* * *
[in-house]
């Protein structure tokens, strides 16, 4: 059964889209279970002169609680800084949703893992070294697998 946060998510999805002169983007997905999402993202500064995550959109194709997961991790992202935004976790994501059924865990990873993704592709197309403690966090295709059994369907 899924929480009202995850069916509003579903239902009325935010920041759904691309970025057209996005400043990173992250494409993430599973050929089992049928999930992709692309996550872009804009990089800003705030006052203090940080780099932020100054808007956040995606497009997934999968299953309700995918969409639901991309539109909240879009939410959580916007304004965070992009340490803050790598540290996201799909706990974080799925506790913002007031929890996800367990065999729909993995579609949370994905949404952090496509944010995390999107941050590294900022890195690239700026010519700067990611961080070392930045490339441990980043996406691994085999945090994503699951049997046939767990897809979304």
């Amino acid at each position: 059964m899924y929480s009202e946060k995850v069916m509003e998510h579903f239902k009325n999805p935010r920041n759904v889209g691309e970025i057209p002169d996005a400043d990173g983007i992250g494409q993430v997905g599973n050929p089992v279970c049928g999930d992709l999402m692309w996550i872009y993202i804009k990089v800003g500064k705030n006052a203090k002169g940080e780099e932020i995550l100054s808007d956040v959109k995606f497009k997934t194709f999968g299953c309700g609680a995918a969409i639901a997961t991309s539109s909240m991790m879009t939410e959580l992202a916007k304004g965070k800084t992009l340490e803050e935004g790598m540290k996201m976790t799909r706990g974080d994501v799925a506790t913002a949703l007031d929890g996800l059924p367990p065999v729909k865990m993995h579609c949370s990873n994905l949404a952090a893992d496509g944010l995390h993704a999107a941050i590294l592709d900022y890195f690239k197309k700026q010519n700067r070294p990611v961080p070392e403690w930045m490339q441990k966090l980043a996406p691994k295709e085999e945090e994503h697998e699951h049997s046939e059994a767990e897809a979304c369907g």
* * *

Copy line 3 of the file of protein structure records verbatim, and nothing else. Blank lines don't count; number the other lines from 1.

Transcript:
């Amino acid at each position: 059964m899924y929480s009202e946060k995850v069916m509003e998510h579903f239902k009325n999805p935010r920041n759904v889209g691309e970025i057209p002169d996005a400043d990173g983007i992250g494409q993430v997905g599973n050929p089992v279970c049928g999930d992709l999402m692309w996550i872009y993202i804009k990089v800003g500064k705030n006052a203090k002169g940080e780099e932020i995550l100054s808007d956040v959109k995606f497009k997934t194709f999968g299953c309700g609680a995918a969409i639901a997961t991309s539109s909240m991790m879009t939410e959580l992202a916007k304004g965070k800084t992009l340490e803050e935004g790598m540290k996201m976790t799909r706990g974080d994501v799925a506790t913002a949703l007031d929890g996800l059924p367990p065999v729909k865990m993995h579609c949370s990873n994905l949404a952090a893992d496509g944010l995390h993704a999107a941050i590294l592709d900022y890195f690239k197309k700026q010519n700067r070294p990611v961080p070392e403690w930045m490339q441990k966090l980043a996406p691994k295709e085999e945090e994503h697998e699951h049997s046939e059994a767990e897809a979304c369907g």